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6 September 2012

James Delingpole running as an anti-wind farm candidate in constituency with no wind farms

Corby might have five wind turbines in the future though.

By Alex Hern

James Delingpole, scourge of renewables everywhere, has announced his candidacy for the Corby by-election in this week’s Spectator, writing, seemingly in all seriousness, that:

The stench from the wind industry and its many leech-like hangers-on is overpowering and it’s a disgrace that so few people are speaking up for the thousands of victims affected by it. But I am. I hereby announce my intention to stand in the Corby by-election as the anti-wind farm candidate. Not in my back yard. And not in yours either!

Yes, Delingpole is seriously attempting to reclaim the phrase “NIMBY”. Good luck to him with that; currently, Ladbrokes has the odds at 8/11 for him to lose his deposit, so he’s got an uphill battle ahead of him.

But if he’s running as a single-issue candidate, then surely he has latched on to a massive local issue, right? Richard Taylor, for example, famously won two straight terms as an independent candidate running against the closure of Kidderminster Hospital in his constituency of Wyre Forest. Delingpole presumably has realised that the scourge of wind farms in Corby is at least that bad.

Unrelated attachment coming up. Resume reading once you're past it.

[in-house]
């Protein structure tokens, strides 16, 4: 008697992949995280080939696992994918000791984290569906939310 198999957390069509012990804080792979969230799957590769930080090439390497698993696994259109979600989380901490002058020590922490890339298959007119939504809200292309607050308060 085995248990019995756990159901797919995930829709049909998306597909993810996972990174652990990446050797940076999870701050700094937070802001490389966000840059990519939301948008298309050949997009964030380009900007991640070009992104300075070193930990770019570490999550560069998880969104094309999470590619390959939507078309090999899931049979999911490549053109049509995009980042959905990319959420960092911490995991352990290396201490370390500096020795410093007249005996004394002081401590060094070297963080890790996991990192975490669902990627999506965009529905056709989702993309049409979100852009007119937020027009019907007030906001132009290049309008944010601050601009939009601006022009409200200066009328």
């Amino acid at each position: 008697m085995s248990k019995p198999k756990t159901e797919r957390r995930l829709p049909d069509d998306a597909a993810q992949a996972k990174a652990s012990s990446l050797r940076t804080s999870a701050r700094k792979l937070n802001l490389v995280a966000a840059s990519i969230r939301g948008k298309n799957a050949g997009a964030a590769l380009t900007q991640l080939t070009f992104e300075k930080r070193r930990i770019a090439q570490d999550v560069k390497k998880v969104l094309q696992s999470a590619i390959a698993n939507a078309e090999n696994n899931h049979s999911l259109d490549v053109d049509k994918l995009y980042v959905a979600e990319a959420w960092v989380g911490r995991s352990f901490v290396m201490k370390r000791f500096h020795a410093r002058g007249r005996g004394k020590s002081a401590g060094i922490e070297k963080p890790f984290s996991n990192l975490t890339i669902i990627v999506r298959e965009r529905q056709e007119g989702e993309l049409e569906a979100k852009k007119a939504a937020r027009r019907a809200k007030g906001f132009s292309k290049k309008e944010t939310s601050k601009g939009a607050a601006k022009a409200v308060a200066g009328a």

Corby Borough Council tell me there are zero (0) wind farms in the borough of Corby, which holds three quarters of the population of the constituency. East Northants county council tell me that there are zero (0) wind farms in the electoral wards of East Northants which comprise the rest of the constituency. And an ordnance survey map of the constituency confirms there are zero (0) wind farms in the overall parliamentary constituency of Corby. There is one nearby – it’s marked on the map as the little windmill to the easy of Burton Latimer – but that’s actually in the neighbouring constituency of Kettering.

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There is, however, one planning application for a wind farm in the rural part of Corby constituency, midway between Corby and Oundle, outside the village of Brigstock. Well, I say wind farm; it’s more like a wind paddock, with five 125m turbines being proposed on land currently held by the Duke of Gloucester.

Dellingpole dismisses anyone who supports the development as “in the pay of Big Wind”, so by that definition he presumably sees 100 per cent opposition; but the electoral commission works on different rules. We shall see how successful Delingpole is, but hopefully he hasn’t quit his gig at the Telegraph too hastily.

Updated 8:10pm with confirmation from East Northants county council